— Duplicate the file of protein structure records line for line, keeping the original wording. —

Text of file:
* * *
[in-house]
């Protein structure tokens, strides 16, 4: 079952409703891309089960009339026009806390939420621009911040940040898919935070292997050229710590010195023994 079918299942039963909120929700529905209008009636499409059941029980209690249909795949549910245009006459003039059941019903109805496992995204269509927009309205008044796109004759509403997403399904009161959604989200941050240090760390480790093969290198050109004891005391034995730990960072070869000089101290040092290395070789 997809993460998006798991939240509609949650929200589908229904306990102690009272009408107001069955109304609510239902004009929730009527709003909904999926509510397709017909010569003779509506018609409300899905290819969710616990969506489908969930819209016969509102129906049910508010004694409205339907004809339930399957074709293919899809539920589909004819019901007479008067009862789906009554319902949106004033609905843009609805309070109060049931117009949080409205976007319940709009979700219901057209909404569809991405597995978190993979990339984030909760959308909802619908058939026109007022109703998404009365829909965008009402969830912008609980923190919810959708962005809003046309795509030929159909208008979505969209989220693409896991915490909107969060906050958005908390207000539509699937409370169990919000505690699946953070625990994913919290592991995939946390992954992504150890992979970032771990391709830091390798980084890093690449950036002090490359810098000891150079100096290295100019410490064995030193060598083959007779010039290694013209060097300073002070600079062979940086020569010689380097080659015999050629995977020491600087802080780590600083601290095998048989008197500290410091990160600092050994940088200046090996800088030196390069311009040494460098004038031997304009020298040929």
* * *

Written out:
[in-house]
């Protein structure tokens, strides 16, 4: 079952409703891309089960009339026009806390939420621009911040940040898919935070292997050229710590010195023994 079918299942039963909120929700529905209008009636499409059941029980209690249909795949549910245009006459003039059941019903109805496992995204269509927009309205008044796109004759509403997403399904009161959604989200941050240090760390480790093969290198050109004891005391034995730990960072070869000089101290040092290395070789 997809993460998006798991939240509609949650929200589908229904306990102690009272009408107001069955109304609510239902004009929730009527709003909904999926509510397709017909010569003779509506018609409300899905290819969710616990969506489908969930819209016969509102129906049910508010004694409205339907004809339930399957074709293919899809539920589909004819019901007479008067009862789906009554319902949106004033609905843009609805309070109060049931117009949080409205976007319940709009979700219901057209909404569809991405597995978190993979990339984030909760959308909802619908058939026109007022109703998404009365829909965008009402969830912008609980923190919810959708962005809003046309795509030929159909208008979505969209989220693409896991915490909107969060906050958005908390207000539509699937409370169990919000505690699946953070625990994913919290592991995939946390992954992504150890992979970032771990391709830091390798980084890093690449950036002090490359810098000891150079100096290295100019410490064995030193060598083959007779010039290694013209060097300073002070600079062979940086020569010689380097080659015999050629995977020491600087802080780590600083601290095998048989008197500290410091990160600092050994940088200046090996800088030196390069311009040494460098004038031997304009020298040929």